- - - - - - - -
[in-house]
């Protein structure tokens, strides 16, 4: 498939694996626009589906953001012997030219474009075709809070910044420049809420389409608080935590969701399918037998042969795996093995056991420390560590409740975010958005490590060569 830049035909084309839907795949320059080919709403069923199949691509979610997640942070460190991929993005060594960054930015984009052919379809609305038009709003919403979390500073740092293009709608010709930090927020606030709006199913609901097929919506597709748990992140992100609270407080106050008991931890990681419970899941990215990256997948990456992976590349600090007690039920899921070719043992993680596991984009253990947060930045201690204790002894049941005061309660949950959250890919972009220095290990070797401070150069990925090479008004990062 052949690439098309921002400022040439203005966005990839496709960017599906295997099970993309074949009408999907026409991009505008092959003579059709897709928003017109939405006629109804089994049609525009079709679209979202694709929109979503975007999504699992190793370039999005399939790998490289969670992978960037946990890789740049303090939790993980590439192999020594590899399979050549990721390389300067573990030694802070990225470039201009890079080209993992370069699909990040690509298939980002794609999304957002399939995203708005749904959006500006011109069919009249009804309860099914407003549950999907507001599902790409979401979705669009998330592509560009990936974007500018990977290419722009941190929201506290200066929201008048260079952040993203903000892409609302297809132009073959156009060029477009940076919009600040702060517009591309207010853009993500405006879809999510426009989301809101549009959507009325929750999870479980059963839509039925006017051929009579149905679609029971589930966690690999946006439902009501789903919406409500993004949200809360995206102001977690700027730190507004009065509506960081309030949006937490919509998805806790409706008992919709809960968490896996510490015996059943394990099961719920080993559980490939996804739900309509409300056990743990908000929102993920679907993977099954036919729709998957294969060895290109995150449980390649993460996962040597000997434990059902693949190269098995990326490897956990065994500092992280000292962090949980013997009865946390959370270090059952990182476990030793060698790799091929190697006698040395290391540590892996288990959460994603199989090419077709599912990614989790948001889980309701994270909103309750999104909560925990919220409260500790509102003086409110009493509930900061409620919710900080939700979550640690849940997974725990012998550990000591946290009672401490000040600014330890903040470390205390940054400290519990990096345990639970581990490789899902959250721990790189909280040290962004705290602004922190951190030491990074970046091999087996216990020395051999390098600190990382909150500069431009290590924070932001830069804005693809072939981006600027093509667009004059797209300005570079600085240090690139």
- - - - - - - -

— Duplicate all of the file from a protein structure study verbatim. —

[in-house]
């Protein structure tokens, strides 16, 4: 498939694996626009589906953001012997030219474009075709809070910044420049809420389409608080935590969701399918037998042969795996093995056991420390560590409740975010958005490590060569 830049035909084309839907795949320059080919709403069923199949691509979610997640942070460190991929993005060594960054930015984009052919379809609305038009709003919403979390500073740092293009709608010709930090927020606030709006199913609901097929919506597709748990992140992100609270407080106050008991931890990681419970899941990215990256997948990456992976590349600090007690039920899921070719043992993680596991984009253990947060930045201690204790002894049941005061309660949950959250890919972009220095290990070797401070150069990925090479008004990062 052949690439098309921002400022040439203005966005990839496709960017599906295997099970993309074949009408999907026409991009505008092959003579059709897709928003017109939405006629109804089994049609525009079709679209979202694709929109979503975007999504699992190793370039999005399939790998490289969670992978960037946990890789740049303090939790993980590439192999020594590899399979050549990721390389300067573990030694802070990225470039201009890079080209993992370069699909990040690509298939980002794609999304957002399939995203708005749904959006500006011109069919009249009804309860099914407003549950999907507001599902790409979401979705669009998330592509560009990936974007500018990977290419722009941190929201506290200066929201008048260079952040993203903000892409609302297809132009073959156009060029477009940076919009600040702060517009591309207010853009993500405006879809999510426009989301809101549009959507009325929750999870479980059963839509039925006017051929009579149905679609029971589930966690690999946006439902009501789903919406409500993004949200809360995206102001977690700027730190507004009065509506960081309030949006937490919509998805806790409706008992919709809960968490896996510490015996059943394990099961719920080993559980490939996804739900309509409300056990743990908000929102993920679907993977099954036919729709998957294969060895290109995150449980390649993460996962040597000997434990059902693949190269098995990326490897956990065994500092992280000292962090949980013997009865946390959370270090059952990182476990030793060698790799091929190697006698040395290391540590892996288990959460994603199989090419077709599912990614989790948001889980309701994270909103309750999104909560925990919220409260500790509102003086409110009493509930900061409620919710900080939700979550640690849940997974725990012998550990000591946290009672401490000040600014330890903040470390205390940054400290519990990096345990639970581990490789899902959250721990790189909280040290962004705290602004922190951190030491990074970046091999087996216990020395051999390098600190990382909150500069431009290590924070932001830069804005693809072939981006600027093509667009004059797209300005570079600085240090690139």